Option for Breaking out of Eurocentric Worldbuilding Mold: Yareta Plants

Yareta or llareta (Azorella compacta) is a low evergreen that grows in the Andes mountains in Peru, Bolivia, northern Chile, and Argentina.

Flickr Miguel Vieira Yareta Ollague Volcano Lookout

Looking at the landscape where it’s found, it seems that the yareta latches onto ground or rock and grows up and out into the rounded shape over the years.

Flickr Knut-Erik Helle Yareta Bolivian Altiplano

The rounded, cotton-ball-like shape reminds me of how some mosses grow. Unlike them, though, the yareta can grow in dry conditions and nutrient-poor soil, if slowly. (According to Wikipedia, their growth rate is approximately 1.5 cm / 0.6 inches per year; however, an article in Pharmacognosy Magazine cites 1 cm in 20 years.)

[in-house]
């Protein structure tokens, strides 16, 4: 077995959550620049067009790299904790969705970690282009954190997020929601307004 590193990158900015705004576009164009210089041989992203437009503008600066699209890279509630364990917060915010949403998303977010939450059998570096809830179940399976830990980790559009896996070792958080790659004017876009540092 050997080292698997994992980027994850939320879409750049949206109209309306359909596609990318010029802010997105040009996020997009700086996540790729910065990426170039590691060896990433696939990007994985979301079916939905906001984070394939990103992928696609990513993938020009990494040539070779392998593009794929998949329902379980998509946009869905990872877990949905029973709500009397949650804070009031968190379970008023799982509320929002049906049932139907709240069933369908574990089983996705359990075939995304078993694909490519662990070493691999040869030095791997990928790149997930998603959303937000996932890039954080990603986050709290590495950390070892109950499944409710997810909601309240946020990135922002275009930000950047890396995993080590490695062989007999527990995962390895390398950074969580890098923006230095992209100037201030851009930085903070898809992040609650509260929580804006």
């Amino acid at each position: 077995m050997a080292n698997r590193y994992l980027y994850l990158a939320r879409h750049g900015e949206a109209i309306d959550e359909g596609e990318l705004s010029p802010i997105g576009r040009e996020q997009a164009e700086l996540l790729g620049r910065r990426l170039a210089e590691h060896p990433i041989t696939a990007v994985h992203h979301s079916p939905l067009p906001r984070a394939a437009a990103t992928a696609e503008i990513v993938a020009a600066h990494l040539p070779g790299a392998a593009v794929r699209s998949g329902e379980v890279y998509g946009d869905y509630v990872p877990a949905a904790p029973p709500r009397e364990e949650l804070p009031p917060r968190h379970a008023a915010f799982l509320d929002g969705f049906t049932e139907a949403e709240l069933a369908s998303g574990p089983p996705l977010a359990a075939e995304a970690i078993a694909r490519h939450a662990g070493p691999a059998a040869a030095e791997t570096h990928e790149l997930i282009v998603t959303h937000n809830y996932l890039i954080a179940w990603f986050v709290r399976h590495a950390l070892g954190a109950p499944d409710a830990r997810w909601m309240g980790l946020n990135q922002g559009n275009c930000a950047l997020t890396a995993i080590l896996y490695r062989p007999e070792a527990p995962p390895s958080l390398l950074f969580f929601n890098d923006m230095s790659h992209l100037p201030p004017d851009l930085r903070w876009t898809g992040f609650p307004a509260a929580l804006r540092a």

Apparently the Andean people used yareta since Pre-Columbian times for the treatment of colds, pains, diabetes, asthma, bronchitis, womb complaints, gastric disorders, backache, wounds, and altitude sickness (Pharmacognosy Magazine Aug 2014).

Yareta looks like a great option for speculative writers and artists looking to break out of the Eurocentric worldbuilding mold.

Images: Yareta at Ollague Volcano lookout by Miguel Vieira via Flickr (CC BY 2.0). Yareta – Bolivian Altiplano by Knut-Erik Helle via Flickr (CC BY-NC-ND 2.0)

Out There is an occasional feature highlighting intriguing art, spaces, places, phenomena, flora, and fauna.

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